Canadian Biomass Magazine

UK biomass support to create U.S., Canadian supply race

July 27, 2012
By Argus Media

July 27, 2012, New York, NY — New UK government subsidies that provide a more attractive incentive for dedicated biomass units than for those co-firing with mixed fuels could create a contest to lock in North American supply of industrial wood pellets.

U.S. and Canadian pellet producers are still parsing through the information to gauge emerging demand, but the initial reaction is that the new rules will help grow the industry.

“It is going to be a race. Those [utilities] who can secure the supply will move forward with conversions,” one major U.S. producer said.

By offering lower subsidies for running a mixed-fuel portfolio, the UK government is attempting to steer coal-fired electric generators toward fully dedicated biomass-fired units, which means that some utilities will have to lock in larger volumes.

Large UK-based biomass consumers such as German firms Eon and RWE have a diverse generation portfolio and will be opportunistic in their fuel contracting, but US producers say most buyers are still trying to collate the information themselves and are in the process of realigning strategies.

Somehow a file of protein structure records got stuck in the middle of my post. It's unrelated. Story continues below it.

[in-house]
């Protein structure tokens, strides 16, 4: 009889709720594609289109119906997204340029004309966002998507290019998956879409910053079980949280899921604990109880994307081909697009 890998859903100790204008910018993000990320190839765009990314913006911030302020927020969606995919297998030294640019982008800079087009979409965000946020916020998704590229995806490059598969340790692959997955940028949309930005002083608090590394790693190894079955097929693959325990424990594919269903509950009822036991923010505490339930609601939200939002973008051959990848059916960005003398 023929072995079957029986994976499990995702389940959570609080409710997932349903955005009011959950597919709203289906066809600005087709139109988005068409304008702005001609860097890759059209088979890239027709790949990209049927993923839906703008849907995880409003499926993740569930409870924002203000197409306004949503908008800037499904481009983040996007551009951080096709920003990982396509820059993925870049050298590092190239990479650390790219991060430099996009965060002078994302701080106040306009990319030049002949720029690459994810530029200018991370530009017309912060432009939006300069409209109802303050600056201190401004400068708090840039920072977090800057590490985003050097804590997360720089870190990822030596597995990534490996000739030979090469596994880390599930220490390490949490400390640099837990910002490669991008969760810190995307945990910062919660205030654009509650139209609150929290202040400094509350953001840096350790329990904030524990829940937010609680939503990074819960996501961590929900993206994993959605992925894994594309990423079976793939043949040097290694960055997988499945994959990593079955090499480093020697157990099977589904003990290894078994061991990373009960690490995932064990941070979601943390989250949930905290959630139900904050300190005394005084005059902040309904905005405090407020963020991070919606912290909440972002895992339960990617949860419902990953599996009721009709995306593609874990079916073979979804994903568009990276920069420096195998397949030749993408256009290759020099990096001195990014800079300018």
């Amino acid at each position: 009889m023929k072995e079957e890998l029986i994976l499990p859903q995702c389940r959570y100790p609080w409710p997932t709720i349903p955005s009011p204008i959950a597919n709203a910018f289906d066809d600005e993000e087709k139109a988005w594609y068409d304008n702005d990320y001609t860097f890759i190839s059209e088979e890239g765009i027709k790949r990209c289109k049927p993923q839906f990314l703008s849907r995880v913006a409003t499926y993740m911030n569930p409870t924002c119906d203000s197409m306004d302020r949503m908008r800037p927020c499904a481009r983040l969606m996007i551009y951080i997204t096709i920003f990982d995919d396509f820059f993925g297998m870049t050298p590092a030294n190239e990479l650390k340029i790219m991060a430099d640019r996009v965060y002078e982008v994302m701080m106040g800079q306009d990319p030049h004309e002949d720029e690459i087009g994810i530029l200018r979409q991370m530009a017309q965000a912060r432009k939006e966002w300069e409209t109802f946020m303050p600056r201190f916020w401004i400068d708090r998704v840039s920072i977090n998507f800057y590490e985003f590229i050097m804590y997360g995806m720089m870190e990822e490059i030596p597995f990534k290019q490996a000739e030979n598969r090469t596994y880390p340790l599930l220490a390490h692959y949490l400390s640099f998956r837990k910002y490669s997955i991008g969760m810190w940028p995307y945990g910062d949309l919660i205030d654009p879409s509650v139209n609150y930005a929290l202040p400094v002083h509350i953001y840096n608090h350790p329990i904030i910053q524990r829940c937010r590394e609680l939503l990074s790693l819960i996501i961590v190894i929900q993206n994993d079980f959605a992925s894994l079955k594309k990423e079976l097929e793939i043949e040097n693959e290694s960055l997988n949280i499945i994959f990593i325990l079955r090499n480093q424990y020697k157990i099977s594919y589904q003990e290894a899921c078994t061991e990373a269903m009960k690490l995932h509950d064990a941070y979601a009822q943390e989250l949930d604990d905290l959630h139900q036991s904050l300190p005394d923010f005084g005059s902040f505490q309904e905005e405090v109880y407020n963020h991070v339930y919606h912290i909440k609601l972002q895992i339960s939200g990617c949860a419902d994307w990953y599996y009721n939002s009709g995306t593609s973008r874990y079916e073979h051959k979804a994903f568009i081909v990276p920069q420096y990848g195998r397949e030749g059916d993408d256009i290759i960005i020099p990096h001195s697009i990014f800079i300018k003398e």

The new rules are also expected to boost Scandinavian interest in North American tonnage. The Scandinavian market can usually find pellets cheaper and closer by, but with European producers running at full capacity, utilities such as Denamark's Dong and Sweden's Vattenfall may be forced into competition with UK utilities.

Prices for North American tonnage are expected to rise slightly during the remainder of this year, with the UK subsidies supporting this rise, but most quotes for fourth-quarter 2012 supply are still close to $185/t delivered to northwestern Europe.

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Argus Media Ltd. All rights reserved. By reading this article, you agree that you will not copy or reproduce any part of its contents (including, but not limited to single prices or any other individual items of data) in any form or for any purpose whatsoever without prior consent of the publisher.

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